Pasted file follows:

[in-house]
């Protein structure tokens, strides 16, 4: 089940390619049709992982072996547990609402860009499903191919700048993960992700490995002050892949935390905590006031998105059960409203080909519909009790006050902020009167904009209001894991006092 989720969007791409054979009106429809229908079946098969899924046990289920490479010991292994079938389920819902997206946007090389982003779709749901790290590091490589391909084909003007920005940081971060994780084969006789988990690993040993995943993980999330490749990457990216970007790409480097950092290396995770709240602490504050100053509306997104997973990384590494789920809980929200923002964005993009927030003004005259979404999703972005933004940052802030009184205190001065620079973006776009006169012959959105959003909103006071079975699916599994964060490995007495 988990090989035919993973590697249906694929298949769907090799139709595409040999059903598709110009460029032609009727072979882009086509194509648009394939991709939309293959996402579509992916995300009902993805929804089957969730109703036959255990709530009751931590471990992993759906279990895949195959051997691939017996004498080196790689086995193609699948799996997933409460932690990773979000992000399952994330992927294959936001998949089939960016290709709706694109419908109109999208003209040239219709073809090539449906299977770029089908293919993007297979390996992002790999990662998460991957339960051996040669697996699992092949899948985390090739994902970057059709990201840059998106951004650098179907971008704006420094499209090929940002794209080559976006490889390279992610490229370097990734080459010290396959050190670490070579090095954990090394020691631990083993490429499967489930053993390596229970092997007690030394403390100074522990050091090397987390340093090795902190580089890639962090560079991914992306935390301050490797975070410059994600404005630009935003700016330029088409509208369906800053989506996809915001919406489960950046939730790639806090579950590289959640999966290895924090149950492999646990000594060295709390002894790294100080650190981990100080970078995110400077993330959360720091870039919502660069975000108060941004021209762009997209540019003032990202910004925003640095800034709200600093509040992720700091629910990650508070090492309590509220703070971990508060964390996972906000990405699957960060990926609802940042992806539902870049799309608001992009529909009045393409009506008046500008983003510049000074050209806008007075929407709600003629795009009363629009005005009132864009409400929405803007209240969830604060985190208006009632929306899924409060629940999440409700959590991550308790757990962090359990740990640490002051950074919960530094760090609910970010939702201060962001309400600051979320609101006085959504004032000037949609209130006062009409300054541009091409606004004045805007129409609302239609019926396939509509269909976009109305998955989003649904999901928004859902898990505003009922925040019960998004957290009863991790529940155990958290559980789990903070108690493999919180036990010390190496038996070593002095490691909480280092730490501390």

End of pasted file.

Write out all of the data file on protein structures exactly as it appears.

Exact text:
[in-house]
């Protein structure tokens, strides 16, 4: 089940390619049709992982072996547990609402860009499903191919700048993960992700490995002050892949935390905590006031998105059960409203080909519909009790006050902020009167904009209001894991006092 989720969007791409054979009106429809229908079946098969899924046990289920490479010991292994079938389920819902997206946007090389982003779709749901790290590091490589391909084909003007920005940081971060994780084969006789988990690993040993995943993980999330490749990457990216970007790409480097950092290396995770709240602490504050100053509306997104997973990384590494789920809980929200923002964005993009927030003004005259979404999703972005933004940052802030009184205190001065620079973006776009006169012959959105959003909103006071079975699916599994964060490995007495 988990090989035919993973590697249906694929298949769907090799139709595409040999059903598709110009460029032609009727072979882009086509194509648009394939991709939309293959996402579509992916995300009902993805929804089957969730109703036959255990709530009751931590471990992993759906279990895949195959051997691939017996004498080196790689086995193609699948799996997933409460932690990773979000992000399952994330992927294959936001998949089939960016290709709706694109419908109109999208003209040239219709073809090539449906299977770029089908293919993007297979390996992002790999990662998460991957339960051996040669697996699992092949899948985390090739994902970057059709990201840059998106951004650098179907971008704006420094499209090929940002794209080559976006490889390279992610490229370097990734080459010290396959050190670490070579090095954990090394020691631990083993490429499967489930053993390596229970092997007690030394403390100074522990050091090397987390340093090795902190580089890639962090560079991914992306935390301050490797975070410059994600404005630009935003700016330029088409509208369906800053989506996809915001919406489960950046939730790639806090579950590289959640999966290895924090149950492999646990000594060295709390002894790294100080650190981990100080970078995110400077993330959360720091870039919502660069975000108060941004021209762009997209540019003032990202910004925003640095800034709200600093509040992720700091629910990650508070090492309590509220703070971990508060964390996972906000990405699957960060990926609802940042992806539902870049799309608001992009529909009045393409009506008046500008983003510049000074050209806008007075929407709600003629795009009363629009005005009132864009409400929405803007209240969830604060985190208006009632929306899924409060629940999440409700959590991550308790757990962090359990740990640490002051950074919960530094760090609910970010939702201060962001309400600051979320609101006085959504004032000037949609209130006062009409300054541009091409606004004045805007129409609302239609019926396939509509269909976009109305998955989003649904999901928004859902898990505003009922925040019960998004957290009863991790529940155990958290559980789990903070108690493999919180036990010390190496038996070593002095490691909480280092730490501390």